Friday, July 31, 2015

Reprinting the Past

So a few years ago Wizards of the Coast started their Premium Reprint series. To my recollection, they reprinted the core books for the 1st and 2nd editions of AD&D. These products were well received by the community at large and I'd imagine there were more than a few OSR fans (myself among them), who were glad to see classic games on modern shelves.

My brother introduced me to gaming and did so through AD&D 1st ed, so I in my nostalgia-motivated furvor, I pre-ordered the core books when they were announced from my now defunct FLGS. I played them, enjoyed them and had a helluva a good time. I really enjoy 1st edition. Admitedly, that's certainly a game I see with rose-colored glasses. But nevertheless, when I get together over Skype or G+ with my brother and our old group from the halcyon days of gaming we slip right back into things as if almost 30 years never passed. I wanted more of that and more AD&D 1st edition reprints.

Much to my surprise, I got it! Wizards of the Coast announced a few months after the release of the premium releases that they'd be publishing three more books for 1st ed AD&D: the love-it-or-hate-it Unearthed Arcana, and two hardcovers that would feature the T-series of modules (Tomb of Horrors, White Plume Mountain, Expedition to Barrier Peaks and The Lost Caverns of Tsojcanth) and the A-series (Scourge of the Slave Lords). Freakin' awesome, right?!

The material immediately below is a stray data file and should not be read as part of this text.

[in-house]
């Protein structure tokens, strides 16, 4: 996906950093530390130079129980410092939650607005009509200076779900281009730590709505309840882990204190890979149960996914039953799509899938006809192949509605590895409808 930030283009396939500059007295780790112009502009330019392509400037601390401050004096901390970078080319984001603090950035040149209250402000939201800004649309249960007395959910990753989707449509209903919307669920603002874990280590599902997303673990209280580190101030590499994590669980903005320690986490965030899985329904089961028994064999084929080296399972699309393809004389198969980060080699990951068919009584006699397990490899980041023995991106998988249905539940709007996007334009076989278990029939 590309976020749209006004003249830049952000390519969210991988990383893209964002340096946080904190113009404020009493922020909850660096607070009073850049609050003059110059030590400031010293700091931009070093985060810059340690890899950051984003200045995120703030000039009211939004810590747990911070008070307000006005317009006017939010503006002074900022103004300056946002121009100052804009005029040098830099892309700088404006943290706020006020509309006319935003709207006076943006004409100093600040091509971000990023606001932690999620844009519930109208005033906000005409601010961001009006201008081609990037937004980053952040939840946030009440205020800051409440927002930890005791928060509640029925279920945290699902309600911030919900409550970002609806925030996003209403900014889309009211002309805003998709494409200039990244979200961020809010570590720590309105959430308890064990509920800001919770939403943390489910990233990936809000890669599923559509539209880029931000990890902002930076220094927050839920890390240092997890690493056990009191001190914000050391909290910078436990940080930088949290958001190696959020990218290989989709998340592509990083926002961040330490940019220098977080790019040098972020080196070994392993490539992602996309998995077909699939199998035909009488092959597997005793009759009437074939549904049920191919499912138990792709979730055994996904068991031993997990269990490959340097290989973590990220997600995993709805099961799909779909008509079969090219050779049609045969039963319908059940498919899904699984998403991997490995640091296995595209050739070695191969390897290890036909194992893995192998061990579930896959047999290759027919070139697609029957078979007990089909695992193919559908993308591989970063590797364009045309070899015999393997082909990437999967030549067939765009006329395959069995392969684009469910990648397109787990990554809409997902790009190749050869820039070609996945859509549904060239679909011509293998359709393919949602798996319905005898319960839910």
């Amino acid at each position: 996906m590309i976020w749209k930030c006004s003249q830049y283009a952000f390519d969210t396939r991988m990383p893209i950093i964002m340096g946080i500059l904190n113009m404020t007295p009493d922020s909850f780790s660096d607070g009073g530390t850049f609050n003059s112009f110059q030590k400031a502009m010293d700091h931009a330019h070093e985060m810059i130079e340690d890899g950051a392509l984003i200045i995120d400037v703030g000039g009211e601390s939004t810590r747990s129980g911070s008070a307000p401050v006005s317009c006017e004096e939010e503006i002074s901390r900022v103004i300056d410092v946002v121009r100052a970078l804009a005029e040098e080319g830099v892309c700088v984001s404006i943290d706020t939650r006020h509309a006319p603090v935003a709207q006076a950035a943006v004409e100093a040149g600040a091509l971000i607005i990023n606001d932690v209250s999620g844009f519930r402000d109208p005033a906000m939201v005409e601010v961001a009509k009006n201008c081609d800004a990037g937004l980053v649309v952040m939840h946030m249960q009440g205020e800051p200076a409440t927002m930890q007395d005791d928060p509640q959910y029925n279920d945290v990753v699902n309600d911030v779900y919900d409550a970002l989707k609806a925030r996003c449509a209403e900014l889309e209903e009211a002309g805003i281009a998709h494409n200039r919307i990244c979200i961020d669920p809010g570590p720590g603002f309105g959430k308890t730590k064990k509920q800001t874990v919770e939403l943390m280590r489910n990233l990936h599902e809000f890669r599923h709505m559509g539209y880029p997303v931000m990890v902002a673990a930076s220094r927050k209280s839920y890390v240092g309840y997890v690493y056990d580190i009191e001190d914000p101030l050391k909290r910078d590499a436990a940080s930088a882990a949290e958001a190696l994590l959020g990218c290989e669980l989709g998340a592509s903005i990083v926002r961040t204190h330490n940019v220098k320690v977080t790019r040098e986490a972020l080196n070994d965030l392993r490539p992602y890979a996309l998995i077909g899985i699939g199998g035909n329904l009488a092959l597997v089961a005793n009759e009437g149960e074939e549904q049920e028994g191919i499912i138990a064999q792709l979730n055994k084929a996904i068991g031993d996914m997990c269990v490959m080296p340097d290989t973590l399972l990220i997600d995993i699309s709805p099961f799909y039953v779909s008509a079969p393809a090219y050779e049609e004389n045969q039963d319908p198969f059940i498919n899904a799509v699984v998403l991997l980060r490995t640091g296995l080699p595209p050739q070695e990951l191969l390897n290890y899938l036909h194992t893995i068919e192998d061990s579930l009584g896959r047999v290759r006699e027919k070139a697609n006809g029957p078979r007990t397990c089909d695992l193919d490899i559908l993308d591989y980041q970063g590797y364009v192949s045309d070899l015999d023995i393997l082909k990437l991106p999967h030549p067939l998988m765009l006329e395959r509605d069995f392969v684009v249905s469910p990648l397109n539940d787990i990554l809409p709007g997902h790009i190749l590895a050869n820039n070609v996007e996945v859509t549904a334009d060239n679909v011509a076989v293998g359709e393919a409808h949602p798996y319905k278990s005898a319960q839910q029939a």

Now, I'm not ungrateful at all and I'm so thrilled these books are out there. I know it's a pipe-dream, but I really would have liked to have seen the trend continue. Oh, to hold The Temple of Elemental Evil or the GDQ series (Queen of Spiders), or (dare I dream?!) my beloved Castle Ravenloft in my hands again as shiny, new books with their class rules wrapped in memory and dream. Man, that would have been cool.

I'm not bitching at all, but just reminicing about my adventuring days of old. Man I had some good times - and I still do today. I know that all these products are available for purchase as PDFs through the D&D Classics webstore, but there's something different, something magical about holding those books in your hands. Still, I never thought I'd see AD&D 1st Edition ever in print again and that happened - so who knows?

Wednesday, July 29, 2015

Defiling the Undead